Saturday, June 19, 2010

Watch That Man

Rob Young's forthcoming book sounds fantastic:
This is a hugely enjoyable and persuasive account of "how British musicians and composers have drawn on an idea of folk, alongside a literary (or cinematic) sense of nostalgia and connection with the landscape, all of which feeds into an encompassing expression of Britain that Blake, at least, called 'visionary.'" Dipping in its pages is to be swept up into a story that connects artists as different as Vashti Bunyan and the Aphex Twin.
He also has a blog to go with the book; I really like the second poster here--might have to steal that for my certainly-not-mythical, ten-months-in-the-making post on Donovan.

I should have mentioned the blog Pushing Ahead of the Dame a while ago. This is another of those long-term, super comprehensive projects that I love. PAOTD is dedicated to discussing every single one of David Bowie's recorded songs, even the covers. I started reading it somewhere toward the end of the Hunky Dory songs, and while I haven't gone backwards into the archives, I've enjoyed following him (I think the author is a he) from there. I was already a little over familiar with the Ziggy Stardust songs, so the transition to Aladdin Sane has been a nice change. Not that I'm a stranger to that album, but I certainly never came to the conclusion that "Drive-In Saturday" is about how "a post-apocalyptic civilization, through fear or reactions from fallout, has forgotten how to have sex, so the kids watch Rolling Stones promos and old films to see how it was done" before. While being a Bowie fan is obviously a prerequisite for enjoying the blog, even if you're not an acolyte it's a good example of smart, educated music writing that you don't tend to see much.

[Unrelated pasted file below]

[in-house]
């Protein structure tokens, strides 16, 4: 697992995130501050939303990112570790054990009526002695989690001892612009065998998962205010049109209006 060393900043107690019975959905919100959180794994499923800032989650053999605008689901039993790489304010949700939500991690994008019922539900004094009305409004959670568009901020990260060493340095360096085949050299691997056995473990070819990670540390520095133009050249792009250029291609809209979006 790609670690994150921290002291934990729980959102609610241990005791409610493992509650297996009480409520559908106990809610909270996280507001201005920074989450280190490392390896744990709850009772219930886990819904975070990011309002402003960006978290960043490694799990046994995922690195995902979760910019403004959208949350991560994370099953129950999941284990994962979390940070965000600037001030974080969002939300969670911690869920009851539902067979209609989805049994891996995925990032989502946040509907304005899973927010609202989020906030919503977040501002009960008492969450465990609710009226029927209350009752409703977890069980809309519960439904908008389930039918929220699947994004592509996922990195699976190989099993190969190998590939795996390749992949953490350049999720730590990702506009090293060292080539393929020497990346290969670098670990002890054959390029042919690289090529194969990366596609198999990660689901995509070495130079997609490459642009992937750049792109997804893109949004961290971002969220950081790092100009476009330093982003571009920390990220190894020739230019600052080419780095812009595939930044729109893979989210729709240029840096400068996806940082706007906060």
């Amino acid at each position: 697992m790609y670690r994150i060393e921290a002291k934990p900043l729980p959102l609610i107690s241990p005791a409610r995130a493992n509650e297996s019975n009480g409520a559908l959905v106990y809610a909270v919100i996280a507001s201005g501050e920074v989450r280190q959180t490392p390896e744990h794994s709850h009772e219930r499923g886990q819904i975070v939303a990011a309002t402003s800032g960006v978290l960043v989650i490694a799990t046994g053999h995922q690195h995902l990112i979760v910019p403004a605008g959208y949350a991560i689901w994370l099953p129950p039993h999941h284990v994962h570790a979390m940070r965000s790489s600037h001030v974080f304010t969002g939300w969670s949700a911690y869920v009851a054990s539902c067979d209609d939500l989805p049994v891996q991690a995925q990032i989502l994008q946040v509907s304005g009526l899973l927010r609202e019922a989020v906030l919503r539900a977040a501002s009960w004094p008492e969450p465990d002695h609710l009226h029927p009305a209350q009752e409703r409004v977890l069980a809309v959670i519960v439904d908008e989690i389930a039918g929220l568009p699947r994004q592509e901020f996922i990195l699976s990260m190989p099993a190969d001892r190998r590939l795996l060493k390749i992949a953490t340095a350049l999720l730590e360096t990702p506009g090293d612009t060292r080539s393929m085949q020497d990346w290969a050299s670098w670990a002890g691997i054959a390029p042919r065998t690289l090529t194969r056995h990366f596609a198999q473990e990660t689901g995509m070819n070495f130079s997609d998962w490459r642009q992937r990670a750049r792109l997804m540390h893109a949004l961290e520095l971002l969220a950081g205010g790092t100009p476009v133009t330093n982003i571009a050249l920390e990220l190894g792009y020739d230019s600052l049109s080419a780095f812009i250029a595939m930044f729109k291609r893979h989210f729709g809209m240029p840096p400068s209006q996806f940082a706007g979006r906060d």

1. I think we instinctively recognized and experienced that landscape/nostalgia connection when we were kids, listening to Physical Graffiti and riding through the hills on vacation in England.

  2. Definitely. LZ + the Peak District and Wales + all the fantasy/fairy tale/folklore stuff we read back then was a pretty potent blend that left me with a real affinity for folk with a mystical bent. I also think that's why I prefer the folkier side of LZ to the overt American blues stuff--it matched the landscape better (the folk stuff is also less macho).